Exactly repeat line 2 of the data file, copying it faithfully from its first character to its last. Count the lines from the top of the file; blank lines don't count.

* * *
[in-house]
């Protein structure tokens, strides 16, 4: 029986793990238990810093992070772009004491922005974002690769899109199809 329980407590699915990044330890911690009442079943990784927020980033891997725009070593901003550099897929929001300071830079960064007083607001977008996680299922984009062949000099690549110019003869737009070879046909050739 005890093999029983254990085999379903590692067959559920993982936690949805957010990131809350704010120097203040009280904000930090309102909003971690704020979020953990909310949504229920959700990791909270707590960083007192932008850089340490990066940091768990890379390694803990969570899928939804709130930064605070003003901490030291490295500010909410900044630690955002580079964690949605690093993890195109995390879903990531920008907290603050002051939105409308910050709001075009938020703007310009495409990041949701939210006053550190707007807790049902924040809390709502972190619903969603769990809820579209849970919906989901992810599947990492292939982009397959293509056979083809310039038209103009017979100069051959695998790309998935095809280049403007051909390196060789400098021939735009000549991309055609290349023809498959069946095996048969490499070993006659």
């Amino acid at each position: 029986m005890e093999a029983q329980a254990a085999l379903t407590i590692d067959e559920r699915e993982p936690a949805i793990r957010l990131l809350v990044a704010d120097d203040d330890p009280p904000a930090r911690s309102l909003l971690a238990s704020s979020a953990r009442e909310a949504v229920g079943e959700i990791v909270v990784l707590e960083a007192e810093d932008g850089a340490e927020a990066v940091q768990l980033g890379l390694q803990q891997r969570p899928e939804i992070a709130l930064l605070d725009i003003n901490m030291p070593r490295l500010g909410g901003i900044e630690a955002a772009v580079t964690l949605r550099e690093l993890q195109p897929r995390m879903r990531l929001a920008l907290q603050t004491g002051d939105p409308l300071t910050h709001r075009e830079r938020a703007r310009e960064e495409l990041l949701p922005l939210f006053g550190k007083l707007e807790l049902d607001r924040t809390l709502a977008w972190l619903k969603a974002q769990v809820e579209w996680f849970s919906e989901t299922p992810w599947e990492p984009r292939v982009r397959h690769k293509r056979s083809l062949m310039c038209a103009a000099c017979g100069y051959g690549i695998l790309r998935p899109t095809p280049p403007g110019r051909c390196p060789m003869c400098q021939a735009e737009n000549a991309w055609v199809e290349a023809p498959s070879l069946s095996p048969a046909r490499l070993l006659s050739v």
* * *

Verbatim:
């Protein structure tokens, strides 16, 4: 029986793990238990810093992070772009004491922005974002690769899109199809 329980407590699915990044330890911690009442079943990784927020980033891997725009070593901003550099897929929001300071830079960064007083607001977008996680299922984009062949000099690549110019003869737009070879046909050739 005890093999029983254990085999379903590692067959559920993982936690949805957010990131809350704010120097203040009280904000930090309102909003971690704020979020953990909310949504229920959700990791909270707590960083007192932008850089340490990066940091768990890379390694803990969570899928939804709130930064605070003003901490030291490295500010909410900044630690955002580079964690949605690093993890195109995390879903990531920008907290603050002051939105409308910050709001075009938020703007310009495409990041949701939210006053550190707007807790049902924040809390709502972190619903969603769990809820579209849970919906989901992810599947990492292939982009397959293509056979083809310039038209103009017979100069051959695998790309998935095809280049403007051909390196060789400098021939735009000549991309055609290349023809498959069946095996048969490499070993006659």